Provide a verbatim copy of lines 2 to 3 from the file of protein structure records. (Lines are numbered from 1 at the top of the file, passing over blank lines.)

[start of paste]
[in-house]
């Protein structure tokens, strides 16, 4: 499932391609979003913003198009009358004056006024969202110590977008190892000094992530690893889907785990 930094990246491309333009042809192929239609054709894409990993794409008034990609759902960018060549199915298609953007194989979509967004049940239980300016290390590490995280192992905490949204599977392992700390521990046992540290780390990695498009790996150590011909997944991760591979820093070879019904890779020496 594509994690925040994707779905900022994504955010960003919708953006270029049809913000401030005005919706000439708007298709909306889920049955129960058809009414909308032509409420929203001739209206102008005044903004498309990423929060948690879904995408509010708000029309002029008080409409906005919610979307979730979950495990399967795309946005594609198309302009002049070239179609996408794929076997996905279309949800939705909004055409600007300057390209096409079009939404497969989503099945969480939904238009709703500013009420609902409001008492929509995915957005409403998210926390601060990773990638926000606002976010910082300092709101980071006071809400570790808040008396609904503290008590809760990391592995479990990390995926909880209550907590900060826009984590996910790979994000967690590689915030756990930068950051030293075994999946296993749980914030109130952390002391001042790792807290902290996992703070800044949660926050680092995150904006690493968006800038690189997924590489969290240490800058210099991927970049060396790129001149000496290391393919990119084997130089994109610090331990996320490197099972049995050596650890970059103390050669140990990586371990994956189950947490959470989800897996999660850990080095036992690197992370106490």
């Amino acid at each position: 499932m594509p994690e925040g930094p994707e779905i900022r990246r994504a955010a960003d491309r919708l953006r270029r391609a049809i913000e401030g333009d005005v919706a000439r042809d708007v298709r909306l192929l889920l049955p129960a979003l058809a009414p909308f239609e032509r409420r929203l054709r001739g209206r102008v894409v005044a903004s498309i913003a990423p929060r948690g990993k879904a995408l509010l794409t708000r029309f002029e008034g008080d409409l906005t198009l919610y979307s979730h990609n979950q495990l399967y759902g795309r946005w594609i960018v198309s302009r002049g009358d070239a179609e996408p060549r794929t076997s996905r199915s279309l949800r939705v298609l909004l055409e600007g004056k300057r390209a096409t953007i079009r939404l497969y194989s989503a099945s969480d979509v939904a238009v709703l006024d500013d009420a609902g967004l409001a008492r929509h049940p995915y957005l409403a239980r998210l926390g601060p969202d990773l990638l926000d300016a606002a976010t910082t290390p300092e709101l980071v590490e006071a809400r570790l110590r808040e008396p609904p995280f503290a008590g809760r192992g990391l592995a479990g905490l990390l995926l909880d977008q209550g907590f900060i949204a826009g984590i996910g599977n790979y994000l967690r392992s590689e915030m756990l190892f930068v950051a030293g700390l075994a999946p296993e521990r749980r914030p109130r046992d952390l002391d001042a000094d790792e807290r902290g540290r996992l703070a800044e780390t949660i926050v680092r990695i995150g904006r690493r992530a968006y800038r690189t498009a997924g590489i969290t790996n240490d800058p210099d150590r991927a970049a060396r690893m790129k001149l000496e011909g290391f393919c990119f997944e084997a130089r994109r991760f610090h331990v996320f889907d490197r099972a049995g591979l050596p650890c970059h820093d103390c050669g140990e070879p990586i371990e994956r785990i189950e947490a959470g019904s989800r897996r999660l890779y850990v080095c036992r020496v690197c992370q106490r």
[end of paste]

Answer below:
């Protein structure tokens, strides 16, 4: 499932391609979003913003198009009358004056006024969202110590977008190892000094992530690893889907785990 930094990246491309333009042809192929239609054709894409990993794409008034990609759902960018060549199915298609953007194989979509967004049940239980300016290390590490995280192992905490949204599977392992700390521990046992540290780390990695498009790996150590011909997944991760591979820093070879019904890779020496 594509994690925040994707779905900022994504955010960003919708953006270029049809913000401030005005919706000439708007298709909306889920049955129960058809009414909308032509409420929203001739209206102008005044903004498309990423929060948690879904995408509010708000029309002029008080409409906005919610979307979730979950495990399967795309946005594609198309302009002049070239179609996408794929076997996905279309949800939705909004055409600007300057390209096409079009939404497969989503099945969480939904238009709703500013009420609902409001008492929509995915957005409403998210926390601060990773990638926000606002976010910082300092709101980071006071809400570790808040008396609904503290008590809760990391592995479990990390995926909880209550907590900060826009984590996910790979994000967690590689915030756990930068950051030293075994999946296993749980914030109130952390002391001042790792807290902290996992703070800044949660926050680092995150904006690493968006800038690189997924590489969290240490800058210099991927970049060396790129001149000496290391393919990119084997130089994109610090331990996320490197099972049995050596650890970059103390050669140990990586371990994956189950947490959470989800897996999660850990080095036992690197992370106490």
């Amino acid at each position: 499932m594509p994690e925040g930094p994707e779905i900022r990246r994504a955010a960003d491309r919708l953006r270029r391609a049809i913000e401030g333009d005005v919706a000439r042809d708007v298709r909306l192929l889920l049955p129960a979003l058809a009414p909308f239609e032509r409420r929203l054709r001739g209206r102008v894409v005044a903004s498309i913003a990423p929060r948690g990993k879904a995408l509010l794409t708000r029309f002029e008034g008080d409409l906005t198009l919610y979307s979730h990609n979950q495990l399967y759902g795309r946005w594609i960018v198309s302009r002049g009358d070239a179609e996408p060549r794929t076997s996905r199915s279309l949800r939705v298609l909004l055409e600007g004056k300057r390209a096409t953007i079009r939404l497969y194989s989503a099945s969480d979509v939904a238009v709703l006024d500013d009420a609902g967004l409001a008492r929509h049940p995915y957005l409403a239980r998210l926390g601060p969202d990773l990638l926000d300016a606002a976010t910082t290390p300092e709101l980071v590490e006071a809400r570790l110590r808040e008396p609904p995280f503290a008590g809760r192992g990391l592995a479990g905490l990390l995926l909880d977008q209550g907590f900060i949204a826009g984590i996910g599977n790979y994000l967690r392992s590689e915030m756990l190892f930068v950051a030293g700390l075994a999946p296993e521990r749980r914030p109130r046992d952390l002391d001042a000094d790792e807290r902290g540290r996992l703070a800044e780390t949660i926050v680092r990695i995150g904006r690493r992530a968006y800038r690189t498009a997924g590489i969290t790996n240490d800058p210099d150590r991927a970049a060396r690893m790129k001149l000496e011909g290391f393919c990119f997944e084997a130089r994109r991760f610090h331990v996320f889907d490197r099972a049995g591979l050596p650890c970059h820093d103390c050669g140990e070879p990586i371990e994956r785990i189950e947490a959470g019904s989800r897996r999660l890779y850990v080095c036992r020496v690197c992370q106490r």